Chicago's Daley Won't Seek a Seventh Term as Mayor
“It’s time,” Daley, 68, said at a City Hall news conference where he was surrounded by his wife, Maggie, and other family members. “It’s time for me. It’s time for Chicago to move on.”
The son of the late Mayor Richard J. Daley was first elected in 1989 and is serving his sixth term as the top executive of the third-largest U.S. city by population. The younger Daley’s tenure was marked by his takeover of the city’s school system, the demolition of much of its public housing and a failed bid to win the 2016 Summer Olympics.
“Improving Chicago has been the ongoing work of my life,” Daley said. “I loved every minute of it. There has been no greater privilege or honor than serving as your mayor.”
Emanuel, who served three terms in the U.S. House representing part of Chicago’s North Side before being picked by President Barack Obama for the White House job, has said he would be interested in the job if Daley didn’t run.
“That’s always been an aspiration of mine even when I was in the House of Representatives,” Emanuel, 50, said in an April interview on PBS television’s “Charlie Rose Show.” “If Mayor Daley doesn’t, one day I would like to run for mayor.”
Emanuel issued a statement saying: “While Mayor Daley surprised me today with his decision to not run for re-election, I have never been surprised by his leadership, dedication and tireless work on behalf of the city and the people of Chicago.”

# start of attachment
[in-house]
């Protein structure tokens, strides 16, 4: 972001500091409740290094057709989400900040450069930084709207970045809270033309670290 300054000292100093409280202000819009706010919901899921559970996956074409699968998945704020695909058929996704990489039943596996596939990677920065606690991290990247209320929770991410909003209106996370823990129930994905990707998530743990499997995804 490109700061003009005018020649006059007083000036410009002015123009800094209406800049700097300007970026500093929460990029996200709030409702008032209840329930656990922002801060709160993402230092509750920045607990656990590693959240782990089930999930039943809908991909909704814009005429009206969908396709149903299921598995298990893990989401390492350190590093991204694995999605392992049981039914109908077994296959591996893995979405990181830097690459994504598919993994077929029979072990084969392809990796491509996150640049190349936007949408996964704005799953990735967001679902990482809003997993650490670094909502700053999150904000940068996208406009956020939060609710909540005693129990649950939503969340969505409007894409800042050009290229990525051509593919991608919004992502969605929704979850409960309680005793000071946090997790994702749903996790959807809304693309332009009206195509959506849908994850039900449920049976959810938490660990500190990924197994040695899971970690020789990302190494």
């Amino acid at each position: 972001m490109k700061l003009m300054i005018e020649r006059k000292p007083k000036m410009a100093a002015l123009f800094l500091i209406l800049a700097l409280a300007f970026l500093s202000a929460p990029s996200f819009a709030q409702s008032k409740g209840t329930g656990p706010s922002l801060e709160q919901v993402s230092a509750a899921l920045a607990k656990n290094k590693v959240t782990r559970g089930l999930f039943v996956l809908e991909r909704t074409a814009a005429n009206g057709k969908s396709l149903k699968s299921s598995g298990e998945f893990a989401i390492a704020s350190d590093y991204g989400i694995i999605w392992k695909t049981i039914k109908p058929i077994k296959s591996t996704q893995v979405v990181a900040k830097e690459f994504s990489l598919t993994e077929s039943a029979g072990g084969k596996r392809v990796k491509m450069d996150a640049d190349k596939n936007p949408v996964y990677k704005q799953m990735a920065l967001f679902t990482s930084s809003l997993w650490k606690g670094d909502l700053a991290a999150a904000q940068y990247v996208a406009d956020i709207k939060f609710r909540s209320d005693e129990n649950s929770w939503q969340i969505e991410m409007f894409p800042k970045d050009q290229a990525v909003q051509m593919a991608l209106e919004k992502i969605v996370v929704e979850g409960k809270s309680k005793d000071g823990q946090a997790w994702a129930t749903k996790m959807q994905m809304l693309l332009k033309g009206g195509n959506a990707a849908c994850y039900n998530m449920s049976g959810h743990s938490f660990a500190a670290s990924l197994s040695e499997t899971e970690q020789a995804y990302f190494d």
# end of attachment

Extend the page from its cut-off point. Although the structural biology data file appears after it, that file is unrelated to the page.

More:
Daley has faced challenges surrounding violence in the city, a weak economy and budget shortfalls.
Chicago is forecast to have a $654.7 million deficit in a $3.39 billion budget for 2011, according to a July 30 estimate from the city. Daley filled holes in the current $3.12 billion budget by transferring cash reserves from the earlier privatization of parking meters, garages and a tollway.
Speculation about whether he would run again intensified after last year’s failure to win the Summer Games.
More than half of Chicago voters said they didn’t want to see Daley re-elected, according to a Chicago Tribune/WGN-TV poll in July that also found that only 37 percent of city voters approved of the job he is doing.
Chicago radio stations immediately were buzzing with speculation about who else might step up to run for the job.
In a city where the first Mayor Daley served from 1955 until his death in 1976, the son will pass his father’s record for time in office late this year. His wife has been battling breast cancer for almost a decade.
“I’ve given it my all,” the mayor said. “I’ve done the best.”